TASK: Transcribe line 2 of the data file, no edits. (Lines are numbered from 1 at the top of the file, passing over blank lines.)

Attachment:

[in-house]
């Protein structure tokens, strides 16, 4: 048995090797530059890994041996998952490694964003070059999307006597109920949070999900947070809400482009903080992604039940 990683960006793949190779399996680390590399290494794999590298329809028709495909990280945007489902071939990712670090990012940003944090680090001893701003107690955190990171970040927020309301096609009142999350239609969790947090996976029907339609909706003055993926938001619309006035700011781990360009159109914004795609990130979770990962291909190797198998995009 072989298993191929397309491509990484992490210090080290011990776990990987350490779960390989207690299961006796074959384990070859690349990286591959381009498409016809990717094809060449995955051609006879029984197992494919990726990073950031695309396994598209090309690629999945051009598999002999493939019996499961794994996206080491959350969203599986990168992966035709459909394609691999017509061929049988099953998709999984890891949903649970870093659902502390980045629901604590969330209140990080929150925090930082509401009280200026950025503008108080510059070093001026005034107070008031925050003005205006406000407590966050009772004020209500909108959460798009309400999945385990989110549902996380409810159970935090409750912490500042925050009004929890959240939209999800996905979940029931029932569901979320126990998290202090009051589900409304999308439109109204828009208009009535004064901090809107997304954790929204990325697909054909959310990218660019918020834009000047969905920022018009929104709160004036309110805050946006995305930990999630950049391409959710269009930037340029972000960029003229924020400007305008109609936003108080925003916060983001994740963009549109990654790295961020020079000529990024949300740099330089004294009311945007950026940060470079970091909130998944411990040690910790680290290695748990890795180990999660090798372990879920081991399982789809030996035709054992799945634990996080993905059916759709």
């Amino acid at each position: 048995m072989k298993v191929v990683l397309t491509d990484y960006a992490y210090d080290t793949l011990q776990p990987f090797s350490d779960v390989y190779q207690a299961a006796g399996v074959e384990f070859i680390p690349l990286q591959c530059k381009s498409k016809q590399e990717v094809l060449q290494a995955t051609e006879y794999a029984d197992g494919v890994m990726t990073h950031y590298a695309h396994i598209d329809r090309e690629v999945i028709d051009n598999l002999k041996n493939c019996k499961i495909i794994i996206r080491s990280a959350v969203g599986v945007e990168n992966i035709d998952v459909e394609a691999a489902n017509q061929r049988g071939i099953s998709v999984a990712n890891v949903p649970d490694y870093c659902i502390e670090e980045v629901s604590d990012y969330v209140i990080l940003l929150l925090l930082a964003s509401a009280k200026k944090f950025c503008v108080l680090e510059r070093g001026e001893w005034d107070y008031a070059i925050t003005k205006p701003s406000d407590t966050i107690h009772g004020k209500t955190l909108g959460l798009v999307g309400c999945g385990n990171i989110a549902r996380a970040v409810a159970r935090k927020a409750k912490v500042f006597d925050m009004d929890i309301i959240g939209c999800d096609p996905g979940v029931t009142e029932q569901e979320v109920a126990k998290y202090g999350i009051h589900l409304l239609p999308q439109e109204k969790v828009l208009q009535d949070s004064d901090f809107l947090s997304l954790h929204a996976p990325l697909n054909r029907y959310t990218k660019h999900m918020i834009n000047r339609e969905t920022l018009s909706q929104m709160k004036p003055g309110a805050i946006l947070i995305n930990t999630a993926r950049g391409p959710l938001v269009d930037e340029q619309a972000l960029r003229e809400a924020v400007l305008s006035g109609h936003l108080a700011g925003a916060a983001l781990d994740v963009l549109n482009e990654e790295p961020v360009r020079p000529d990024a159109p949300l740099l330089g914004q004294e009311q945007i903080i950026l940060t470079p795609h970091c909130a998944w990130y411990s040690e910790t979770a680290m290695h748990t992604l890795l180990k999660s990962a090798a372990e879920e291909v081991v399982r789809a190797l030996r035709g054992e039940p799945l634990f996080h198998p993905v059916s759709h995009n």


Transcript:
């Protein structure tokens, strides 16, 4: 048995090797530059890994041996998952490694964003070059999307006597109920949070999900947070809400482009903080992604039940 990683960006793949190779399996680390590399290494794999590298329809028709495909990280945007489902071939990712670090990012940003944090680090001893701003107690955190990171970040927020309301096609009142999350239609969790947090996976029907339609909706003055993926938001619309006035700011781990360009159109914004795609990130979770990962291909190797198998995009 072989298993191929397309491509990484992490210090080290011990776990990987350490779960390989207690299961006796074959384990070859690349990286591959381009498409016809990717094809060449995955051609006879029984197992494919990726990073950031695309396994598209090309690629999945051009598999002999493939019996499961794994996206080491959350969203599986990168992966035709459909394609691999017509061929049988099953998709999984890891949903649970870093659902502390980045629901604590969330209140990080929150925090930082509401009280200026950025503008108080510059070093001026005034107070008031925050003005205006406000407590966050009772004020209500909108959460798009309400999945385990989110549902996380409810159970935090409750912490500042925050009004929890959240939209999800996905979940029931029932569901979320126990998290202090009051589900409304999308439109109204828009208009009535004064901090809107997304954790929204990325697909054909959310990218660019918020834009000047969905920022018009929104709160004036309110805050946006995305930990999630950049391409959710269009930037340029972000960029003229924020400007305008109609936003108080925003916060983001994740963009549109990654790295961020020079000529990024949300740099330089004294009311945007950026940060470079970091909130998944411990040690910790680290290695748990890795180990999660090798372990879920081991399982789809030996035709054992799945634990996080993905059916759709």